By Lenny Bernstein | 2 November 2018
THE WASHINGTON POST — The Food and Drug Administration approved a powerful opioid Friday for use in health-care settings, rejecting criticism from some of its advisers that the drug would inevitably be diverted to illicit use and cause more overdose deaths.
The opioid is five to 10 times more potent than pharmaceutical fentanyl. A tiny pill that is just three millimeters in diameter, it is likely to worsen the nation’s drug crisis, according to critics and the head of the FDA’s advisory committee on painkillers.
FDA Commissioner Scott Gottlieb issued an unusual statement saying he would seek more authority for the agency to consider whether there are too many similar drugs on the market, which might allow the agency to turn down future applications for new opioid approvals.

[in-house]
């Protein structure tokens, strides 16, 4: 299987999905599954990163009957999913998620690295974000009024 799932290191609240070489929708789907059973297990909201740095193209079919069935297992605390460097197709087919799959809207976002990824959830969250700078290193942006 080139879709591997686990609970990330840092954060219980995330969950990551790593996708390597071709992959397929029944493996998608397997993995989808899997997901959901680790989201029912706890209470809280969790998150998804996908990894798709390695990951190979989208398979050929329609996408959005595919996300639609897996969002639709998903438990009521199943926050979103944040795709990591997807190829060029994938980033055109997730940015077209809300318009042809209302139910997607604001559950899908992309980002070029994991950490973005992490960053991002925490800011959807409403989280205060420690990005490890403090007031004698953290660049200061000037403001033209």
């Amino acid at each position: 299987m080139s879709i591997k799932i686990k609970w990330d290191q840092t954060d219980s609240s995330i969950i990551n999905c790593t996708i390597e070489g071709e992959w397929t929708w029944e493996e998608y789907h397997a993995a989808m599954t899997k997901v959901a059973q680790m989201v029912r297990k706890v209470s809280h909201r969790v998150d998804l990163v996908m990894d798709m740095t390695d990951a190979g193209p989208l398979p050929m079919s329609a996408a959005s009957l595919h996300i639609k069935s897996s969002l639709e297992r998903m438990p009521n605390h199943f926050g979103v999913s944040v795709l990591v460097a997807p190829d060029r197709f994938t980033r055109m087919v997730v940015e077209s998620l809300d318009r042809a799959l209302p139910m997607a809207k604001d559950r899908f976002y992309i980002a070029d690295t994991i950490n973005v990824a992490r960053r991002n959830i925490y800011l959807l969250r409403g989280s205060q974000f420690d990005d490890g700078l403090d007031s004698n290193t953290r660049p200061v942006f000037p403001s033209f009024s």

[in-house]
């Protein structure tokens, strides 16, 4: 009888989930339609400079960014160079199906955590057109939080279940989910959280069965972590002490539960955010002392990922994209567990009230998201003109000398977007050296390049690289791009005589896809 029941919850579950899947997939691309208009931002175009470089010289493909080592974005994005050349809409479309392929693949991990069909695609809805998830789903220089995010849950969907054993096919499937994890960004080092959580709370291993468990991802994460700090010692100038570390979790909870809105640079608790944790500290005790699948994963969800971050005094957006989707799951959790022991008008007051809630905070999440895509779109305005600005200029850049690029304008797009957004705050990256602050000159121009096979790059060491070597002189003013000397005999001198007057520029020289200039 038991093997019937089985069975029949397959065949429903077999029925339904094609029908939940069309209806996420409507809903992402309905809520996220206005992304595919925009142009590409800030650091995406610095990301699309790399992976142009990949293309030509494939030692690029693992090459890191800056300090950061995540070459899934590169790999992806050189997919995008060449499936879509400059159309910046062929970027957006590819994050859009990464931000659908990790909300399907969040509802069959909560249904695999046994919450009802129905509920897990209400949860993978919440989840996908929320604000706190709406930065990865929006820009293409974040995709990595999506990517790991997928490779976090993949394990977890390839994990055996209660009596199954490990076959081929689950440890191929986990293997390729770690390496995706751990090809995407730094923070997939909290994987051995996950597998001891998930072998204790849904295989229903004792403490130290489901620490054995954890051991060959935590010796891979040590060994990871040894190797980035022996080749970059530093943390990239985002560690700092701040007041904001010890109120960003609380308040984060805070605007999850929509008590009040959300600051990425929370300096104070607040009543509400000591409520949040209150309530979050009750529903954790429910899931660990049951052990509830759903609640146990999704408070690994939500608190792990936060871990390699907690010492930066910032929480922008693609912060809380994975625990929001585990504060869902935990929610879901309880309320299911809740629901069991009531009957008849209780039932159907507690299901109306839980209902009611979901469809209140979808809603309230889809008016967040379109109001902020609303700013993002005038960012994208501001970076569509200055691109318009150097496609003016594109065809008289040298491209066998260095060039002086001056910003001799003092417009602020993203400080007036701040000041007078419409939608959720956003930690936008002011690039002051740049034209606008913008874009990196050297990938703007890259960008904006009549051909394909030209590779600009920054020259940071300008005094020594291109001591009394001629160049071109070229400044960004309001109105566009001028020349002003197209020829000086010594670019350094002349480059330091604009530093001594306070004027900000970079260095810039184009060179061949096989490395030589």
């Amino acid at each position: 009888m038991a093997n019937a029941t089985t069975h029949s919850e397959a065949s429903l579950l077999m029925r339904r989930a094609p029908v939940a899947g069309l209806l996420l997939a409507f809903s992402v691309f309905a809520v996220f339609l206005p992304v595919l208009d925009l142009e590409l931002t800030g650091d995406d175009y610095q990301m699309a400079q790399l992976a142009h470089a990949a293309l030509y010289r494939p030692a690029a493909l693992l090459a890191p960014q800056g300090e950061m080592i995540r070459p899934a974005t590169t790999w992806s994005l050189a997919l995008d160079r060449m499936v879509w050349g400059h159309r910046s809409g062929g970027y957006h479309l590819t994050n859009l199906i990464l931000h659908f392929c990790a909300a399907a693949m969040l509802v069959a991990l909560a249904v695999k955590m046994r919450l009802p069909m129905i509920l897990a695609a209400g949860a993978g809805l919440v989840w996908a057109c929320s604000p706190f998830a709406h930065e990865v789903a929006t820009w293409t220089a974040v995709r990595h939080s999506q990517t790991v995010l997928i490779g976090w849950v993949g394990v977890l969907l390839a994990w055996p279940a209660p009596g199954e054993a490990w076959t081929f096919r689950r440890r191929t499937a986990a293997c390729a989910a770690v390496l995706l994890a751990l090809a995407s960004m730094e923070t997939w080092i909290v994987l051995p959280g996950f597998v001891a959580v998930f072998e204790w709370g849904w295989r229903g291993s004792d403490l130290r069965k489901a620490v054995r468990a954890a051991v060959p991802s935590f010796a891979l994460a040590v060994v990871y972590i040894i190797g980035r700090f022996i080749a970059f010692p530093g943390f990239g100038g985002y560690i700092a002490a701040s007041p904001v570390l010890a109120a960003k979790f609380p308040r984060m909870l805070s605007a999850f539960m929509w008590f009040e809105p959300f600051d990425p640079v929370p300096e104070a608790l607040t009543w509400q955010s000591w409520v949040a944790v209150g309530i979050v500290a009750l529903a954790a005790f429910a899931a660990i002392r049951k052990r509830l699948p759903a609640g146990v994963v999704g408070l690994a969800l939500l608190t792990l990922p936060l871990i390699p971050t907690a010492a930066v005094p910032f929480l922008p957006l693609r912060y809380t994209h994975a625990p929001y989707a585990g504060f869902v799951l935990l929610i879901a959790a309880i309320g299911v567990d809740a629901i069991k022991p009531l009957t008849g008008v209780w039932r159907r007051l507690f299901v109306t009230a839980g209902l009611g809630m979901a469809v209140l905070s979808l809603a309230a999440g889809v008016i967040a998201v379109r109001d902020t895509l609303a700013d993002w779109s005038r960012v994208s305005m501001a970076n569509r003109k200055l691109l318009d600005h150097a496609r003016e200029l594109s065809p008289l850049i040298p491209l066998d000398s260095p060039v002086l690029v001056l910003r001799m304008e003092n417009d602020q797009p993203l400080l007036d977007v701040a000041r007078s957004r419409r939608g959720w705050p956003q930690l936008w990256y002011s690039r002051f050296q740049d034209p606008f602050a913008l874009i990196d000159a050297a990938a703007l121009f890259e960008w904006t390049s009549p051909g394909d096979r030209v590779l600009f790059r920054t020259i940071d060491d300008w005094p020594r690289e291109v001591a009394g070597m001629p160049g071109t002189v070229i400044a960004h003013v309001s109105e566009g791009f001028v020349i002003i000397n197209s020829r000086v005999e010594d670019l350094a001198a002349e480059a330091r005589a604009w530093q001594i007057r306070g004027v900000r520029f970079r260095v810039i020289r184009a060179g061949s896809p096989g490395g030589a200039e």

“We need to address the question that I believe underlies the criticism raised in advance of this approval,” Gottlieb wrote. “To what extent should we evaluate each opioid solely on its own merits, and to what extent should we also consider . . . the epidemic of opioid misuse and abuse that’s gripping our nation?” […]